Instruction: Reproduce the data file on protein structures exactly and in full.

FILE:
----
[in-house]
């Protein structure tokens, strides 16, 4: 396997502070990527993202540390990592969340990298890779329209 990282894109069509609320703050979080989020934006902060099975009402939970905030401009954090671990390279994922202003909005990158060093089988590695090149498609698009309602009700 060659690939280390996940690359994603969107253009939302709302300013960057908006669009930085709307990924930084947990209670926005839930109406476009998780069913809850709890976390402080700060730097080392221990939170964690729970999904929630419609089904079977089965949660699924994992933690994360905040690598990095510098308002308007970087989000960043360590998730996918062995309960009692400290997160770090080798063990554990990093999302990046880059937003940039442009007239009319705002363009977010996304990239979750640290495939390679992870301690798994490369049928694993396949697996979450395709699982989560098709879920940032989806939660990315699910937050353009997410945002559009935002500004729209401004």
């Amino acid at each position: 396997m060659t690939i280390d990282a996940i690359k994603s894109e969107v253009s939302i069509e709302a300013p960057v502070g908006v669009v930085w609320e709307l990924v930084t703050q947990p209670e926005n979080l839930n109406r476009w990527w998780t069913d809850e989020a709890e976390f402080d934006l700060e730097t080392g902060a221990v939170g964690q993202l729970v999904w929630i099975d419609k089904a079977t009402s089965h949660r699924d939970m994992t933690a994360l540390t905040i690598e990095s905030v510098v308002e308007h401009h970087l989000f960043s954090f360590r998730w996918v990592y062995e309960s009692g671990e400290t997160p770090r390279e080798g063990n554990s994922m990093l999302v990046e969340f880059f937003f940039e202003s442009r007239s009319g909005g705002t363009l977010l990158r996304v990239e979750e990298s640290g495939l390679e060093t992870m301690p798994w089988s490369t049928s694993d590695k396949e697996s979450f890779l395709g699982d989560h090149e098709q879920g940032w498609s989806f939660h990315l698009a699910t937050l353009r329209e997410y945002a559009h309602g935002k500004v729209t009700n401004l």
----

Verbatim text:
[in-house]
């Protein structure tokens, strides 16, 4: 396997502070990527993202540390990592969340990298890779329209 990282894109069509609320703050979080989020934006902060099975009402939970905030401009954090671990390279994922202003909005990158060093089988590695090149498609698009309602009700 060659690939280390996940690359994603969107253009939302709302300013960057908006669009930085709307990924930084947990209670926005839930109406476009998780069913809850709890976390402080700060730097080392221990939170964690729970999904929630419609089904079977089965949660699924994992933690994360905040690598990095510098308002308007970087989000960043360590998730996918062995309960009692400290997160770090080798063990554990990093999302990046880059937003940039442009007239009319705002363009977010996304990239979750640290495939390679992870301690798994490369049928694993396949697996979450395709699982989560098709879920940032989806939660990315699910937050353009997410945002559009935002500004729209401004």
């Amino acid at each position: 396997m060659t690939i280390d990282a996940i690359k994603s894109e969107v253009s939302i069509e709302a300013p960057v502070g908006v669009v930085w609320e709307l990924v930084t703050q947990p209670e926005n979080l839930n109406r476009w990527w998780t069913d809850e989020a709890e976390f402080d934006l700060e730097t080392g902060a221990v939170g964690q993202l729970v999904w929630i099975d419609k089904a079977t009402s089965h949660r699924d939970m994992t933690a994360l540390t905040i690598e990095s905030v510098v308002e308007h401009h970087l989000f960043s954090f360590r998730w996918v990592y062995e309960s009692g671990e400290t997160p770090r390279e080798g063990n554990s994922m990093l999302v990046e969340f880059f937003f940039e202003s442009r007239s009319g909005g705002t363009l977010l990158r996304v990239e979750e990298s640290g495939l390679e060093t992870m301690p798994w089988s490369t049928s694993d590695k396949e697996s979450f890779l395709g699982d989560h090149e098709q879920g940032w498609s989806f939660h990315l698009a699910t937050l353009r329209e997410y945002a559009h309602g935002k500004v729209t009700n401004l």